councils spent inordinate time and trouble in curing extinct evils from sheer ignorance of the changes that time has wrought! The problem itself, on the land as elsewhere, is rapidly progressing Now Britain is a Joseph's coat. If you painted an agricultural map of this island you would need all the colours the printing press could manage to indicate the nature of the problem in different counties, in different parishes ; but certain " distinctions that are plain and few " emerge. His- torically the first lands that were surrendered were the heavy clays of the Midlands, but depression soon spread to the light lands of the Eastern Counties and the chalk ridges. In all these areas land is going straight back to prairie. A walk along the uplands by Marlborough, with their vanished villages, their ruined homesteads, their hedgeless plains, these thistly wastes would make an Arthur Young weep, a Cobbett rage. - That is a chalk country. Villages are vanishing, the land going to waste in Huntingdon and Northamptonshire, which is heavy clay. The bitterest cry of ruin has arisen from the once prosperous farmers of East Anglia, which used to be the granary of England, growing sufficient for the whole of the country. There are some 6,000,000 acres of such lands where the problem is more or less similar. The prairies must come back to cultivation of some kind or other. Draining, liming, mechanization are essential.
In contrast with these (though some of the clay lands may make good dairy farms) is the West of England, where the milk comes from. Stock-raising and milk production produce over 130 million pounds worth of wealth. Wheat, oats, barley, rye and maize produce about a quarter of this. 'The husbandmen who produce this form of national wealth have not suffered like the others. The dairymen are not • going out of business. Some counties, notably Cornwall, really flourish, partly owing to the direct sale of cream. The federated cheese- makers of both Cheddar and Cheshire districts have. Unproved their position. This and other comparative prosperity must be acknowledged by the worst pessimist. Nevertheless, even the dairymen are in danger and at the best miss their due and proper prosperity because they do not enjoy the power that belongs to co-operative association. It has been recently calculated that the producer in Britain receives some 20 per cent. less of the fruits of his labour than a like producer in our Antipodean islands—the Britain oversee of New Zealand. Milk is distributed in England by one of the most skilful organiza- tions in the world ; and it deserves its great economic success. But the producer, who is very strictly regulated by the State, deserves a larger share than he gets. The stock-raiser is in a more or less similar case. He makes less profit than the rings which deal in the stock he raises. Improved marketing, through the agency of co-operative effort, is a radical necessity as ground work on which to build greater prosperity. The present Minister of Agriculture, who has gifts that fit him especially for the post, has, it seems, been much impressed by the scope for the production of more. poultry, and of such intensive crops as green vegetables, potatoes and fruit. Fair prosperity reigns in the intensive areas of Britain, of which South Lincolnshire or the north-east corner of Bedfordshire are the best examples. Large profits have been made from time to time ; and to-day the new development of canneries (a notable phenomenon in marketing progress) will help. But the losses are also immense ; and one bad year may prove a knock-out blow to a small man, however expert and hardworking he may be. Violent oscillations in price (aggravated by the excessive percentages paid both for transport and distribution) are the causes of trouble, and greatly limit production by destroying confidence. Stabilization of price is the ideal. Nothing would so surely promote production ; but a one-sided form of stabilization—assurance against a sudden slump in price—would be enough to begin with ; and it should be possible, should be comparatively easy, for a nation to provide this, without risk of increasing prices to the consumer.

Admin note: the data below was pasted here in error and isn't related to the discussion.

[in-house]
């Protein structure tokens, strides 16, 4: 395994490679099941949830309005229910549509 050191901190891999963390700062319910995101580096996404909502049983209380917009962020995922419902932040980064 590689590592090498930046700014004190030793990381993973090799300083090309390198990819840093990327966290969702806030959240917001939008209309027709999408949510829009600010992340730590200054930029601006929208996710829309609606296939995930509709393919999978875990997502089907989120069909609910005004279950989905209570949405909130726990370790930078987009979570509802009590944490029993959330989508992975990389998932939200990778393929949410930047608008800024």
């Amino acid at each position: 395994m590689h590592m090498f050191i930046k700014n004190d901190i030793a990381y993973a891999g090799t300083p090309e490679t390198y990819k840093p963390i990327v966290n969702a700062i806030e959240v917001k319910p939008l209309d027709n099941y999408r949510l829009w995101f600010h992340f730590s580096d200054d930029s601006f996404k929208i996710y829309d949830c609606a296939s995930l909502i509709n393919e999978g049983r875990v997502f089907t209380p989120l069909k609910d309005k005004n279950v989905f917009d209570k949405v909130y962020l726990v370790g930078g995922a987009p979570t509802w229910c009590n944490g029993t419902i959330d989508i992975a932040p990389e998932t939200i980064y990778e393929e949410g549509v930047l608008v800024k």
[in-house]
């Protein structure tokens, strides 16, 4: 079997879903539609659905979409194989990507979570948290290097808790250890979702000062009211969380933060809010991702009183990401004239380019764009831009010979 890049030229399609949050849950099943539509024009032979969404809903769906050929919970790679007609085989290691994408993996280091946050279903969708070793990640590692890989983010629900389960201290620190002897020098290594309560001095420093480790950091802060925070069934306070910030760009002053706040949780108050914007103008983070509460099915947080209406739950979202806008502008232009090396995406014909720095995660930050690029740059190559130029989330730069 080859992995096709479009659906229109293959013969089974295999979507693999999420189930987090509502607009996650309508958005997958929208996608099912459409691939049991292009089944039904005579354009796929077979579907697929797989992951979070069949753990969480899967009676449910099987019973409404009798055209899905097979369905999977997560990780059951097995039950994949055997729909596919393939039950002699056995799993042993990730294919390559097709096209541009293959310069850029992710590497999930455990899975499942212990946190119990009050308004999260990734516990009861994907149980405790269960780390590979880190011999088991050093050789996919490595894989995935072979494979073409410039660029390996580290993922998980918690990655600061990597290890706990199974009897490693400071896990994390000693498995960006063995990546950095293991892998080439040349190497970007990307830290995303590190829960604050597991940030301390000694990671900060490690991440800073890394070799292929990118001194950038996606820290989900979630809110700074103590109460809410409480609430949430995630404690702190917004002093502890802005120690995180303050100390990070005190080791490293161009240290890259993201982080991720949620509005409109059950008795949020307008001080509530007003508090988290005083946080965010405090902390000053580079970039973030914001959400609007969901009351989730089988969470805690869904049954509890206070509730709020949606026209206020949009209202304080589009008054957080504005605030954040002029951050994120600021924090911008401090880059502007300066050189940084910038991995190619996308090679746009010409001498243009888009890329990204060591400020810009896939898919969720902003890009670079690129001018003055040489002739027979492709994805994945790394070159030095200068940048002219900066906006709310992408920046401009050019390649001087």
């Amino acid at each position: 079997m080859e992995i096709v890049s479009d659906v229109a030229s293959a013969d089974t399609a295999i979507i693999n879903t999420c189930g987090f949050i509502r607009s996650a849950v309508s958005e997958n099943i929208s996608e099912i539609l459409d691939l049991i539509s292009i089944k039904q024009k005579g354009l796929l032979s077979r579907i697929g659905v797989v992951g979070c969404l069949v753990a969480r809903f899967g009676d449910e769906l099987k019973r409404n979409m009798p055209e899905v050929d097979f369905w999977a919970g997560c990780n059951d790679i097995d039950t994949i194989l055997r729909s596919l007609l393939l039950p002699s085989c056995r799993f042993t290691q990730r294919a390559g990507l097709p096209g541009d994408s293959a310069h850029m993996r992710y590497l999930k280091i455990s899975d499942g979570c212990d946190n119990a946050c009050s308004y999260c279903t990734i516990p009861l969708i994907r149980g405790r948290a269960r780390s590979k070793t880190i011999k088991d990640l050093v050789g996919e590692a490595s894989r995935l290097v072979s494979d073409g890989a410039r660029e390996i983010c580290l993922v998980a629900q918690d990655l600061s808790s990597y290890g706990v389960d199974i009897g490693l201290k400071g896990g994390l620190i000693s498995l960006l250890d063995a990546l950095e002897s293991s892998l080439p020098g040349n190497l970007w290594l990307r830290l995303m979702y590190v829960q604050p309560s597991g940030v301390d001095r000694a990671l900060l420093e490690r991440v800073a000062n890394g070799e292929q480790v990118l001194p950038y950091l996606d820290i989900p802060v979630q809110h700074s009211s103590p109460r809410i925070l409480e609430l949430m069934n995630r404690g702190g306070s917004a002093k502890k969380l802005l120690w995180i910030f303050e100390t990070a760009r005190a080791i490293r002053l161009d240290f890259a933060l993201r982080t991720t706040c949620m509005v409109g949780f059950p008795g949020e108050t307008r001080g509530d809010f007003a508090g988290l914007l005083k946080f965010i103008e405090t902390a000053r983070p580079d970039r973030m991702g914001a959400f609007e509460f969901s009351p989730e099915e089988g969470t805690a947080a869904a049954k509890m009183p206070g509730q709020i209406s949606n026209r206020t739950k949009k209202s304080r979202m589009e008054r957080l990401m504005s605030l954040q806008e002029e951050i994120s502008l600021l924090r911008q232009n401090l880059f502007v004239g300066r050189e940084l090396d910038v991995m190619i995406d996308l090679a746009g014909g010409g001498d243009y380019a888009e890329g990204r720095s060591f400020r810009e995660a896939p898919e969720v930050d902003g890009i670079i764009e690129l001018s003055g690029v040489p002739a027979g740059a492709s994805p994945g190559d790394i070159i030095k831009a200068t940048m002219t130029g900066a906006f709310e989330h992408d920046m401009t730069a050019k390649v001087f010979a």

Such a triple division of our farmers—into grain farmers, stock and dairy farmers, and intensive culti- vators—does not, of course, acknowledge the infinite variety of our agriculture. Our poultry products are worth 17 million pounds and should be worth 30 millions, or nearly as much as the grain crops, and poultry can flourish on most soils. We may make the issue dearer by taking farmers in four groups : dairy farmers, stock raisers, grain growers and intensive cultivators ; and at the same time accept the triple distinction between what may be called difficult lands, generally those over clay and chalk, grain-growing lands, not suitable for grass, and intensive soils. Each sort of farmer, each sort of soil, has its special needs ; but all classes would benefit from co-operation and better systems of marketing. National help will be necessary for reclaiming the newer prairies. Intensive farmers (who may spend as much as £100 an acre- s hop-grower yet more—before the yield of the acre is sold) need some protection against sudden slumps (sometimes produced by imports apparently negligible in proportional bulk). Grain farmers will be the hardest to help. In Germany they have been saved only by an import duty of over 50s. a quarter ! We have a fine farming country and, in spite of disbelievers, a good farming climate. We have a great tradition. We can, at any rate, reduce to moderate proportions the immense sum we send abroad for fresh foods, milk, poultry and pig products, if confidence is restored by an assurance that the producer shall receive a just share of the worth of his produce and feel safe from fluctuations of price so deep and sudden as to be mortal.